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Fitch Affirms United Kingdom at 'AA'; Outlook Negative
May 5, 2017 / 8:07 PM / 7 months ago

Fitch Affirms United Kingdom at 'AA'; Outlook Negative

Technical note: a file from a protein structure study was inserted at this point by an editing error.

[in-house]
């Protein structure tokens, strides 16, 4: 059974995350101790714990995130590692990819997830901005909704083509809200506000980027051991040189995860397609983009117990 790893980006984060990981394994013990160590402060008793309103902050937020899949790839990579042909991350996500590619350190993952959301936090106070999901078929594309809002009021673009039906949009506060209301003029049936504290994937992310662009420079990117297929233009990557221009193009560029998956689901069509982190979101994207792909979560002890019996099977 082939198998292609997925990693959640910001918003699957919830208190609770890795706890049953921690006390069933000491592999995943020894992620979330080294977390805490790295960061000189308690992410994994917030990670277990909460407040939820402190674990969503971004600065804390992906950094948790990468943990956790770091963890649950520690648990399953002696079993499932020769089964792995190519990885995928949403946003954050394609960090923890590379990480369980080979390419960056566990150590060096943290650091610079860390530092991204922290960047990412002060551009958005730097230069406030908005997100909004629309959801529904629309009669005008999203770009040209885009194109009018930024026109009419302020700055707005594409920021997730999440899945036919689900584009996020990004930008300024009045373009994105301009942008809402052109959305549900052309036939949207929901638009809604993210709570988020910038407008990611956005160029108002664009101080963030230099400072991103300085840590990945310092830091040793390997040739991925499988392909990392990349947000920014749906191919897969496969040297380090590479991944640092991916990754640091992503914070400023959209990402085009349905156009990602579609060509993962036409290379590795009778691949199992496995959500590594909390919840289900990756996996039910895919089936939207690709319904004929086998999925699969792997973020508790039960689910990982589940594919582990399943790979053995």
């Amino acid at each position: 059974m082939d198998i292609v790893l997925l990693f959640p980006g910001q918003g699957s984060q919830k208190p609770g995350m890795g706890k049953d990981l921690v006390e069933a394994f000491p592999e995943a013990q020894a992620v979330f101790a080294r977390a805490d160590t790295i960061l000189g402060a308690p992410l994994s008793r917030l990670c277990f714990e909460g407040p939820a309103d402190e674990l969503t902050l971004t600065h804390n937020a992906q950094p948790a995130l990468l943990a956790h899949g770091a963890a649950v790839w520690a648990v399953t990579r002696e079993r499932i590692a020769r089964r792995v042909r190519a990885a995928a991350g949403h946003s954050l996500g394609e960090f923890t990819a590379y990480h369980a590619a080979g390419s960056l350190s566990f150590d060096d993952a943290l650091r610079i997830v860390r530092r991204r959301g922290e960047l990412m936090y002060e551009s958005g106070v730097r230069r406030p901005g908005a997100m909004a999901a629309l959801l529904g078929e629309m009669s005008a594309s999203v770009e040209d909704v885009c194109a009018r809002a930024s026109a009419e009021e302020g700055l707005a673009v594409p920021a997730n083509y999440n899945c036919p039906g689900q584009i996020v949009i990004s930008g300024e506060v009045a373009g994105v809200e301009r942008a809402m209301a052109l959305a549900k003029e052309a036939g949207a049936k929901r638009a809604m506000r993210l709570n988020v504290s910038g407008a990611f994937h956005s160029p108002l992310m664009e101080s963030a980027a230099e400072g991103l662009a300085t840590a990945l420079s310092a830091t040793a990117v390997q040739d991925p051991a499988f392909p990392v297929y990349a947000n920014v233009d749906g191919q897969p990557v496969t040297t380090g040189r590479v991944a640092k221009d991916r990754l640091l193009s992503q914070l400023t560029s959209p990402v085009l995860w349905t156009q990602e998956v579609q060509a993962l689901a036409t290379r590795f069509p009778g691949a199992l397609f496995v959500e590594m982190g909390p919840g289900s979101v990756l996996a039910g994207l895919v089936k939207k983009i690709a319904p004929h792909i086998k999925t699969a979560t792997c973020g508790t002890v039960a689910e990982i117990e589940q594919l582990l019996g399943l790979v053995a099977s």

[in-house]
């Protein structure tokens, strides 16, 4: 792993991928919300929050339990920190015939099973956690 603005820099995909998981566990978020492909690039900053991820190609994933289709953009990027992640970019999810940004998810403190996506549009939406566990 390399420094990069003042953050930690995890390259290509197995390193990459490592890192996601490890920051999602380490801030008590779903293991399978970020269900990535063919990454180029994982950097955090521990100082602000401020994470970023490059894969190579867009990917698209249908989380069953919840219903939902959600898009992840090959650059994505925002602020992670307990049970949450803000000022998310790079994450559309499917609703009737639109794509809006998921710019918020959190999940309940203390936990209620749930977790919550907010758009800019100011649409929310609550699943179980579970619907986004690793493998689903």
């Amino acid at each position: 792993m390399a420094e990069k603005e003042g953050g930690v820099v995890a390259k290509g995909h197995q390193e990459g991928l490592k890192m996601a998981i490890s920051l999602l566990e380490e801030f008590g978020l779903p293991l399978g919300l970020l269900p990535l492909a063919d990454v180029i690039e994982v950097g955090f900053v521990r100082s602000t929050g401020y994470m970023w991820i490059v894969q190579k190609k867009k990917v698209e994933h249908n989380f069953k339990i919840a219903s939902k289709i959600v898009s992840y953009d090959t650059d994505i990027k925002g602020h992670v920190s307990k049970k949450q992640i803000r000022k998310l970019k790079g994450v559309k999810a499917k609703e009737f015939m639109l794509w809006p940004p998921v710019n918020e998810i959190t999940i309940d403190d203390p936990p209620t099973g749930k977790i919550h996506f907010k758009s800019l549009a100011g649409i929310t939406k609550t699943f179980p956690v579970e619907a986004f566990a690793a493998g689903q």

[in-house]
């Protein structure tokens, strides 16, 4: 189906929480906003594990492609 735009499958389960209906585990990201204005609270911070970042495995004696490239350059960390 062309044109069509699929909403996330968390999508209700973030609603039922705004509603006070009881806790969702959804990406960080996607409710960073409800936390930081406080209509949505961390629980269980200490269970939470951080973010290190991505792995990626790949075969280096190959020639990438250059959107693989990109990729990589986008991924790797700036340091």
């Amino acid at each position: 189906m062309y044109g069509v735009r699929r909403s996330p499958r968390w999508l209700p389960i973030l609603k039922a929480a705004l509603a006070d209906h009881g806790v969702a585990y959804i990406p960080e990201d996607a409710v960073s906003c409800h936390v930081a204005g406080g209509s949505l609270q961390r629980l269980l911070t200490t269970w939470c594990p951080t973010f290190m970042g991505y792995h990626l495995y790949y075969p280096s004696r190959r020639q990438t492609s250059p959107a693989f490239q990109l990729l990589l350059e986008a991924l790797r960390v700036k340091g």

(The following statement was released by the rating agency) LONDON, May 05 (Fitch) Fitch Ratings has affirmed the UK's Long-Term Foreign- and Local-Currency IDRs at 'AA'. The Outlooks are Negative. The Country Ceiling has been affirmed at 'AAA' and the Short-Term Foreign-Currency and Local-Currency IDRs at 'F1+'. The issue ratings on the UK's senior unsecured bonds and short-term debt have also been affirmed at 'AA' and 'F1+'. KEY RATING DRIVERS The UK's ratings balance a high-income, diversified and advanced economy against comparatively high public sector indebtedness. Sterling's reserve currency status and deep capital markets, together with high governance and human development indicators further support the ratings. The Negative Outlook reflects the heightened uncertainty following the referendum vote to leave the European Union in June last year. At the end of March, the UK government triggered Article 50 of the EU Treaty, which implies that the UK will very probably leave the EU by April 2019. Before then, the UK and the EU27 will have to negotiate a withdrawal agreement, and, at least in the intentions of the UK government, future trade relations. The UK government has ruled out in its guidelines for the Brexit process continued membership of the EU Single Market and the full EU Customs Union, while stating the objective of reaching a free trade agreement with the EU. The UK government also intends to end the European Court of Justice's jurisdiction in the UK, and controlling immigration from EU countries. Fitch believes the negotiation process over the withdrawal agreement and institutional and trade relations between the UK and the EU will be challenging and that there is a wide range of possible outcomes. These range from a full free trade agreement between the UK and the EU, possibly with a transitional agreement with continued preferential access to the EU Single Market, to a reversal to trading on WTO terms. This range implies uncertainty around the UK's medium- to long-term growth rate, trade openness, and productivity. Given this uncertainty, the UK's ratings are not predicated on any particular base case. In mid-April, Prime Minister Theresa May, after parliamentary approval, called a general election for 8 June, three years before the scheduled dissolution of the current parliament. Current opinion polls point to a victory for the governing Conservative Party, quite possibly with an enlarged majority. This suggests broad policy continuity, including in relation with the Brexit process. However, the eventual electoral outcome and its political and economic policy implications are inherently uncertain. The March budget did not include very substantial discretionary fiscal policy measures. Additional spending on social care and schools over the next three years was to be offset by changes in dividend taxation and social contributions for the self-employed. However, subsequent political opposition to the latter brought about a reversal of this rise. This reversal does not materially impact the outlook for the public finances, given its small size. At the same time, it points to a degree of rigidity in fiscal policy. The general government deficit fell sharply in 2016, to 3.0% of GDP, from 4.3% in 2015. This outturn was lower than we had expected at the time of the December review, and may be explained by a substantial degree of switching of tax payments to FY2016/17 ahead of changes to the treatment of dividend taxes. We expect the temporary boost to tax revenues to unwind this year, and spending to remain stable as a share of GDP, implying that the deficit will be broadly unchanged. Next year, lower spending as a share of GDP and higher revenues will result in a fall in the deficit to 2.4% of GDP. General government debt was 89.3% of GDP at end-2016 (more than twice the estimated 'AA' median of just under 40%). Our public finance projections imply that the government debt ratio will fall to 88.8% this year and 88.5% in 2018. If public debt develops in line with our projection, this calendar year will see the first fall in the government debt ratio since 2003. The UK economy remained resilient in 2H16, following the Brexit vote. Real GDP increased by 1.8% over 2016, with private consumption the main driver of growth. We assume that growth will slow down this year and next, as a result of the uncertainties related to the Brexit process weighing on firms' investment plans, and higher inflation eroding real incomes and pushing down on private consumption. We expect real GDP growth to be 1.5% this year, and to slow down further to 1.3% in 2018. Consumer price inflation has picked up since the referendum as sterling's depreciation has started to feed through to imported prices. CPI inflation (on the harmonised HICP measure) has increased to 2.3% in February and March this year from 0.3% in May 2016. We expect inflation to average 2.6% this year and 2.7% next year. Sterling's depreciation will provide support for external finances. The current account deficit will narrow as both the trade and income balances improve. We expect the current account deficit to fall back to 3.6% and 3.0% of GDP this year and next, from 4.4% in 2016. We estimate that net external debt fell to 14% in 2016, from 20.1% in 2015. Currency revaluations have led to a change in sign for the net international investment position, to +24% of GDP from -5% in 2015. We consider the UK major banks' capitalisation to be in line with their risk profile and that they would be able to withstand a moderate deterioration in market conditions at current ratings. The major UK banks had an aggregate common equity Tier 1 capital ratio of 15.1% in December 2016 although some banks are expected to pay large conduct fines and penalties, particularly in the US. The Prudential Regulation Authority recently asked financial institutions to present contingency planning for the UK's withdrawal from the EU. SOVEREIGN RATING MODEL (SRM) and QUALITATIVE OVERLAY (QO) Fitch's proprietary SRM assigns the UK a score equivalent to a rating of 'AA' on the Long-Term FC IDR scale. Fitch's sovereign rating committee did not adjust the output from the SRM to arrive at the final LT FC IDR. Fitch's SRM is the agency's proprietary multiple regression rating model that employs 18 variables based on three year centred averages, including one year of forecasts, to produce a score equivalent to a LT FC IDR. Fitch's QO is a forward-looking qualitative framework designed to allow for adjustment to the SRM output to assign the final rating, reflecting factors within our criteria that are not fully quantifiable and/or not fully reflected in the SRM. RATING SENSITIVITIES Future developments that could result, individually or collectively, in a downgrade are: -Evidence that the consequences of the EU referendum are having a significant negative impact on the UK economy. -Worsened public finance developments leading to a continued rise in the government debt/GDP ratio. -Political shocks that impede a clear determination of the UK's future relationship with the EU or undermines the economic policy framework or economic performance. -An outcome of the negotiation on Brexit and future trade relations with the EU that affects UK economic growth prospects, public finances or the UK's political integrity. Future developments that could, individually or collectively, result in the Outlook being revised to Stable include: -Evidence that the UK's growth prospects prove resilient to the consequences of the EU referendum. -Further improvements in the public finances leading to a steady decline in the government debt to GDP ratio. -An outcome of the negotiations on Brexit and future trade negotiations with the EU that supports UK growth prospects and public finances. KEY ASSUMPTIONS In our public debt sensitivity scenario, we project that the government debt ratio declines from its current level (89.3% of GDP) to just over 78% by 2026. This scenario assumes, on average, real GDP growth of 1.8%, annual GDP deflator inflation of 1.9%, an average effective interest rate of 2.5%, and an average primary balance of 0.1% of GDP. Contact: Primary Analyst Alex Muscatelli Director +44 20 3530 1695 Fitch Ratings Limited 30 North Colonnade London E14 5GN Secondary Analyst Michele Napolitano Senior Director +44 20 3530 1882 Committee Chairperson Ed Parker Managing Director +44 20 3530 1176 Media Relations: Peter Fitzpatrick, London, Tel: +44 20 3530 1103, Email: Additional information is available on Applicable Criteria Country Ceilings (pub. 16 Aug 2016) here Sovereign Rating Criteria (pub. 18 Jul 2016) here Additional Disclosures Dodd-Frank Rating Information Disclosure Form here Solicitation Status here#solicitation Endorsement Policy here ALL FITCH CREDIT RATINGS ARE SUBJECT TO CERTAIN LIMITATIONS AND DISCLAIMERS. PLEASE READ THESE LIMITATIONS AND DISCLAIMERS BY FOLLOWING THIS LINK: here. IN ADDITION, RATING DEFINITIONS AND THE TERMS OF USE OF SUCH RATINGS ARE AVAILABLE ON THE AGENCY'S PUBLIC WEB SITE AT WWW.FITCHRATINGS.COM. 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